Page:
Fresh points of view and lovable characters make "Jump Tomorrow" more than just a formula romance.
By JOSHUA TANZER
Everybody tells George to smile l he's supposed to get married in a
cookie-cutter Niagara Falls wedding chapel in a few days to a woman sent
over specially from his native Nigeria. Is he happy?
"Yes," he tells a friend, "my family will be very proud."
|Written and directed by: Joel Hopkins.|
Cast: Tunde Adebimpe, Hippolyte Girardot, Natalia Verbeke, James Wilby, Patricia Mauceri, Isiah Whitlock Jr., Kaili Vernoff, Gene Ruffini, Abiola Wendy Abrams.
Related links: Official site
In this country, that is not the kind of enthusiasm we like to hear from
a young groom-to-be. And so we know from the start that George is headed
for a serious plot twist momentarily.
Not one but two plot twists pop into George's life within minutes
one is named Gerard and one is named Alicia. Gerard, in spite of having
just been dumped by the woman of his dreams and having nearly killed
himself before George bumblingly saved him, still considers himself an
expert on love he is a Frenchman, after all and he sets
about rescuing George from his numbing Niagara nuptials.
Which is where Alicia comes in. She's a young Latina with whom George is
instantly smitten while he waits to meet his bride's plane she's
spellbindingly gorgeous in a normal, girl-next-door kind of way, and, oh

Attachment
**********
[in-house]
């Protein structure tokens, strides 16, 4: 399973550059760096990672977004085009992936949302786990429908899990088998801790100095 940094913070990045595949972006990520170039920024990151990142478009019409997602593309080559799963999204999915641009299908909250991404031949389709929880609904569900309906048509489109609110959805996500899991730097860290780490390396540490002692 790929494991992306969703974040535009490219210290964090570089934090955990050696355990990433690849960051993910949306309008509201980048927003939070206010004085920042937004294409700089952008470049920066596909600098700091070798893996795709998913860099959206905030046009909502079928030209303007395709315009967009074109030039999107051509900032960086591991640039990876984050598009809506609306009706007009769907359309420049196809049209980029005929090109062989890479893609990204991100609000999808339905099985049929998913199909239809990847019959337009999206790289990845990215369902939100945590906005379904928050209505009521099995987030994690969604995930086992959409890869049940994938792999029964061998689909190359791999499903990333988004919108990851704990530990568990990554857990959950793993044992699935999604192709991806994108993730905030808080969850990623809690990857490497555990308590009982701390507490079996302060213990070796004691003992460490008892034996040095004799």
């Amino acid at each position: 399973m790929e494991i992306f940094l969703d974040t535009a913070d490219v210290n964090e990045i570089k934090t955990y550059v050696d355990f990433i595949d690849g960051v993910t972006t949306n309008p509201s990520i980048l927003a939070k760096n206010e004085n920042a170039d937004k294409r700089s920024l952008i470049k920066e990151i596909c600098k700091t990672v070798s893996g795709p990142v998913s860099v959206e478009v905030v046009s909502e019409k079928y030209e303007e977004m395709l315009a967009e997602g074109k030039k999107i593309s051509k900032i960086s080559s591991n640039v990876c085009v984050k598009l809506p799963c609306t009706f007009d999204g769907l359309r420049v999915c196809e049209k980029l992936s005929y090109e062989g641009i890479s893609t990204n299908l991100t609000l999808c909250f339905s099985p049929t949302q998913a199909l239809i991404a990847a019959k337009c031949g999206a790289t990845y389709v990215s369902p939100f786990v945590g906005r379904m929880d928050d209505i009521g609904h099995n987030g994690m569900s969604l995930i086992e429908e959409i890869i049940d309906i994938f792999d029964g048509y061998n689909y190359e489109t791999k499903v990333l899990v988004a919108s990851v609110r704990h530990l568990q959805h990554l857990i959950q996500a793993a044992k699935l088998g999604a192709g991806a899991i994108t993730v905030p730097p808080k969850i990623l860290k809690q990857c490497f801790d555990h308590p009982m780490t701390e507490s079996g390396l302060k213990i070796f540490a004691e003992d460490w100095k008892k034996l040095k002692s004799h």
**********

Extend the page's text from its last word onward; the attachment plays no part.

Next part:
yeah, of course she's not single.|
That's not enough to put Gerard off the trail. "Point one, she has a
boyfriend," he tells George. "That's no problem he's English.
Point two: We need to make her fall in love with you." And so a simple
drive in a Citroen through upstate New York turns into an offbeat quest
If you've seen even one romance picture in your life, you know the basic
outline of what's going to happen here. And yet, with the right
combination of humor and charm, a movie like this can be quite lovable.
This one is. It's an extrapolation of the short film "Jorge," an IFC
favorite, which was also made by Joel Hopkins with Tunde Adebimpe in the
lead, who's so uncool he's the anti-Denzel Washington. Natalia Verbeke as
Alicia is full of life, as is Patricia Mauceri, who shows up halfway
through as her mother. It's just fresh and fun enough and the characters
lovable enough to make "Jump Tomorrow" a real pleasure.
|JULY 6, 2001|
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